Englander spends the day archiving and cataloging materials. She enters new stock into the database, describes its condition and content, and puts it into archival mylar before shelving. Nestled among the store’s many tchotchkes, she thumbs through the myriad goods around her to find a pamphlet that reads “Nuclear War in Vermont.”
This one makes the Facebook cut, Englander explains, because it’s “incredibly perverse or weird.” She uses the Facebook page to spread what she calls “our bad reputation.” The store has gained notoriety among booksellers, partly because of its diverse retail — it has a popular gay pulp section, and mind control and mysticism titles. It is also is known for a wide price range, from free books to $10,000 collections.
The store does most of its business online and over the phone, with walk-ins making up less than 10 percent of total sales. Most of its profits come from sales to universities and libraries that are interested in the historical value of the merchandise, which documents both the details and the essence of various social movements. They get their material from other bookstores as well as individuals; their motto is, “You’re old, you’re dying, sell us your books!” says Englander. It’s because of this specialized niche that they may not be struggling as much as many other bookstores.
Foot traffic is low, and today employees Jay Kinney, “Captain Cranky” David Park and “Professional Packer” Bill Taylor are the main people in the shop. Jared Marchildon, who works at Latin American book purveyor Libros Latinos down the hall, stops by multiple times to partake in the communal free snack box filled with treats from Rainbow Grocery. The floor is also home to Myer Boswell, which specializes in rare law books, and downstairs is Valhalla, which sells modern first editions.
Marchildon has green eyes that stand out above his dark beard. The epitome of a bohemian, his hair is in a messy bun beneath a straw fedora, and he wears a colorful scarf. He launches into a story about his friend, who wants him to appear in his movie dressed in a suit while praying to a vagina.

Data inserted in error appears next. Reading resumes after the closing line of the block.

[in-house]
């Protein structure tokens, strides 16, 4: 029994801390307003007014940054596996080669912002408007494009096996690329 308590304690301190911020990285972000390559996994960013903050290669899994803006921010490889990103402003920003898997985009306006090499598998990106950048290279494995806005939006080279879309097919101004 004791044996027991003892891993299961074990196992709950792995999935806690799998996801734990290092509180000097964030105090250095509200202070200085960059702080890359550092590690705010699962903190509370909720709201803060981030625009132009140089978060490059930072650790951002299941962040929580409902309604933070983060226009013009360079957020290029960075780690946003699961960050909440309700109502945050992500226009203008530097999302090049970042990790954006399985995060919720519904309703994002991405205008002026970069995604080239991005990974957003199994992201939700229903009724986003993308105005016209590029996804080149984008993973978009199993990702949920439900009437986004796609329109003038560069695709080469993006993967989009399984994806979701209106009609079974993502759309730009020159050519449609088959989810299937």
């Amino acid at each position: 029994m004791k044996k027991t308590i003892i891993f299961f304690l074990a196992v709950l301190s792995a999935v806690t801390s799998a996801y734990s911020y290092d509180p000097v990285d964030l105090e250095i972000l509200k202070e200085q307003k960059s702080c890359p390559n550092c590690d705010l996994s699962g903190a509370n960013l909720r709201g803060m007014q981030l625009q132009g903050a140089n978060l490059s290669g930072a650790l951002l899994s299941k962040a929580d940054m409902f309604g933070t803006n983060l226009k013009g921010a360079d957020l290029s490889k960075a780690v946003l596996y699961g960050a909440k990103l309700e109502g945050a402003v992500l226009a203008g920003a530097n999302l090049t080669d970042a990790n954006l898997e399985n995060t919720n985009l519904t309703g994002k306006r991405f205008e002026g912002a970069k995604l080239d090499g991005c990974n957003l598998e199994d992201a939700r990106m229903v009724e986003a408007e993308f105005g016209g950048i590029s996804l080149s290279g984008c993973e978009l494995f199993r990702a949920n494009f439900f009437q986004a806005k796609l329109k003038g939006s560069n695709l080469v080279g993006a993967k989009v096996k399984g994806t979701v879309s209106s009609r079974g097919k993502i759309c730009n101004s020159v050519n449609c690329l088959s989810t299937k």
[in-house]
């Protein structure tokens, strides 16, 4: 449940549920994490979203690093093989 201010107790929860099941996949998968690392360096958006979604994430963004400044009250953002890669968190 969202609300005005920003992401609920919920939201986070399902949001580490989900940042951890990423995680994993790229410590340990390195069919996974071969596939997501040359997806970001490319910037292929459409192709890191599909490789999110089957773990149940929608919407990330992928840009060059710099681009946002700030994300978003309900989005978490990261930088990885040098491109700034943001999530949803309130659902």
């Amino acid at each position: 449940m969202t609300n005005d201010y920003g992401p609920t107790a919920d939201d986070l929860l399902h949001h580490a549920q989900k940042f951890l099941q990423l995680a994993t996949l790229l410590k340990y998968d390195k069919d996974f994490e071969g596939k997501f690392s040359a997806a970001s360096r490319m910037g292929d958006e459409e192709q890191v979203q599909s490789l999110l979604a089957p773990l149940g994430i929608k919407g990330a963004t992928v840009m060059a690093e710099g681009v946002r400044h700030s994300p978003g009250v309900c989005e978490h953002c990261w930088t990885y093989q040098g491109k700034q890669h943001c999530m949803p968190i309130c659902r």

“If you’re in a movie like that, be sure to tell me so I don’t see it,” Durham says as they quip back and forth.
It’s common for the bookstore employees to frequent each other’s shops for coffee and to share the gripe of the day.
“We tolerate and even have a gentle affection for each other,” says Marchildon, adding that he goes to Valhalla to talk to owner Joe Marchione about everything from his love affairs to philosophy.
“Considering the weirdness of many communities, we’re as much of a book community as there is,” Englander says.
A “Wanted by the FBI” poster hangs on a pillar toward the front of the store. It depicts former employee Claude Daniel Marks, who was wanted for offenses that included destruction of government property and receipt and transportation of explosives. Marks pleaded guilty to a plot to help a leader of the group Fuerzas Armadas de Liberación Nacional escape from prison. Although he is no longer working at Bolerium, the flyer has been marked “Employee of the Month” for the past five years, and is a source of pride for Durham and Englander.